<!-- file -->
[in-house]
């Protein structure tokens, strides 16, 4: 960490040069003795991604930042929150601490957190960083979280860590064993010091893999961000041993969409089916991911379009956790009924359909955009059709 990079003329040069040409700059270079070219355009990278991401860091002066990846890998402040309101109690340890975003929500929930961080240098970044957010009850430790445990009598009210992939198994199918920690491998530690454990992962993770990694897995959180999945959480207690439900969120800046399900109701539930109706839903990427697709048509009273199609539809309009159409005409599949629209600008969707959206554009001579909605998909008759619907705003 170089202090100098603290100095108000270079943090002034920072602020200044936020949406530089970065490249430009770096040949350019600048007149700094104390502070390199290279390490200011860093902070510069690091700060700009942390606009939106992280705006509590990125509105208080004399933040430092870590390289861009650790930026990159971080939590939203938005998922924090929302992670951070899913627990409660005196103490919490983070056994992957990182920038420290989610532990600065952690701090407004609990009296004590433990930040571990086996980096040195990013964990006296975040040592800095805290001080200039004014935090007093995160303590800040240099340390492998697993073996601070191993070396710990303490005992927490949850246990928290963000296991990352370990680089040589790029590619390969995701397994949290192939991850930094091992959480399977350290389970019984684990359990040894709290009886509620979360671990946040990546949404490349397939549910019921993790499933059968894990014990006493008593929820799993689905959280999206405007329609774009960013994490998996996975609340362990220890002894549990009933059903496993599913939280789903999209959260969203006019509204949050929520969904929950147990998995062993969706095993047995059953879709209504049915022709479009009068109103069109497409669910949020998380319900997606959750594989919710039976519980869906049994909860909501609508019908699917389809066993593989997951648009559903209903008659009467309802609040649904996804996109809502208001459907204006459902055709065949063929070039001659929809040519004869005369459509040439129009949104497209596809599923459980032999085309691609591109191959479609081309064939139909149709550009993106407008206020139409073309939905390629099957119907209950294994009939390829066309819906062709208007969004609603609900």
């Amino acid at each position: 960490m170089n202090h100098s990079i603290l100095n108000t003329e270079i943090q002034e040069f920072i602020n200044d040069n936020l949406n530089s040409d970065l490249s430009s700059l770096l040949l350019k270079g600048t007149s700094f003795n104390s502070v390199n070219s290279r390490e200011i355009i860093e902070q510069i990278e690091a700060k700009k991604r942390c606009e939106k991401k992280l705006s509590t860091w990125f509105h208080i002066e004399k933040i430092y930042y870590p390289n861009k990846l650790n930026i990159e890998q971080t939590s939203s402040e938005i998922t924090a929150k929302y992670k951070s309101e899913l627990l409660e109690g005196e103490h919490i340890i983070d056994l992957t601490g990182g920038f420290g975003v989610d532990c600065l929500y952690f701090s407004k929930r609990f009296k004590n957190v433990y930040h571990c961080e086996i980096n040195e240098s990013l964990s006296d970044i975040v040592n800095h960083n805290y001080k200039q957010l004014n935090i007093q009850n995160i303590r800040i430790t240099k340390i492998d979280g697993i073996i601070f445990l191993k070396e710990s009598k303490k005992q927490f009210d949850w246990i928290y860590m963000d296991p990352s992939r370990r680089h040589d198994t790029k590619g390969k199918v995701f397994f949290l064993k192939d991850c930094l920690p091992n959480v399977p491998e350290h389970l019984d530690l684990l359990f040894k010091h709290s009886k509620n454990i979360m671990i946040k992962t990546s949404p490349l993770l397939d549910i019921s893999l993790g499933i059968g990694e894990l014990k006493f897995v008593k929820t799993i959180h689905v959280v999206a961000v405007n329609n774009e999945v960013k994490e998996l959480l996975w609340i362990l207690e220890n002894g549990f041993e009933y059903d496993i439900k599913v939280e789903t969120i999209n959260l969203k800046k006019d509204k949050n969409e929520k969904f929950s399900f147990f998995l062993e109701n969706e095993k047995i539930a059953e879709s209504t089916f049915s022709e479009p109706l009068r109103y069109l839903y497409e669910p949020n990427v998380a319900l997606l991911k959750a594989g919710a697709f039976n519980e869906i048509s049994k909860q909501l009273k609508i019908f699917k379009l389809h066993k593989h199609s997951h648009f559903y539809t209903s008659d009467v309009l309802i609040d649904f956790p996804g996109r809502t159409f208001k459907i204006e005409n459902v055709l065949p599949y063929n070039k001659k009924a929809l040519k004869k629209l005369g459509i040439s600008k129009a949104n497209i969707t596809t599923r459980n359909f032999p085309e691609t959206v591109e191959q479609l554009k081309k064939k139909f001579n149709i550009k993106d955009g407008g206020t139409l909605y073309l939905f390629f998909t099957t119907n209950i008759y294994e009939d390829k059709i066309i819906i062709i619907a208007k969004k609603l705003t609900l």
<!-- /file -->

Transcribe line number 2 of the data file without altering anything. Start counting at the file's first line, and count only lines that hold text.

């Protein structure tokens, strides 16, 4: 960490040069003795991604930042929150601490957190960083979280860590064993010091893999961000041993969409089916991911379009956790009924359909955009059709 990079003329040069040409700059270079070219355009990278991401860091002066990846890998402040309101109690340890975003929500929930961080240098970044957010009850430790445990009598009210992939198994199918920690491998530690454990992962993770990694897995959180999945959480207690439900969120800046399900109701539930109706839903990427697709048509009273199609539809309009159409005409599949629209600008969707959206554009001579909605998909008759619907705003 170089202090100098603290100095108000270079943090002034920072602020200044936020949406530089970065490249430009770096040949350019600048007149700094104390502070390199290279390490200011860093902070510069690091700060700009942390606009939106992280705006509590990125509105208080004399933040430092870590390289861009650790930026990159971080939590939203938005998922924090929302992670951070899913627990409660005196103490919490983070056994992957990182920038420290989610532990600065952690701090407004609990009296004590433990930040571990086996980096040195990013964990006296975040040592800095805290001080200039004014935090007093995160303590800040240099340390492998697993073996601070191993070396710990303490005992927490949850246990928290963000296991990352370990680089040589790029590619390969995701397994949290192939991850930094091992959480399977350290389970019984684990359990040894709290009886509620979360671990946040990546949404490349397939549910019921993790499933059968894990014990006493008593929820799993689905959280999206405007329609774009960013994490998996996975609340362990220890002894549990009933059903496993599913939280789903999209959260969203006019509204949050929520969904929950147990998995062993969706095993047995059953879709209504049915022709479009009068109103069109497409669910949020998380319900997606959750594989919710039976519980869906049994909860909501609508019908699917389809066993593989997951648009559903209903008659009467309802609040649904996804996109809502208001459907204006459902055709065949063929070039001659929809040519004869005369459509040439129009949104497209596809599923459980032999085309691609591109191959479609081309064939139909149709550009993106407008206020139409073309939905390629099957119907209950294994009939390829066309819906062709208007969004609603609900």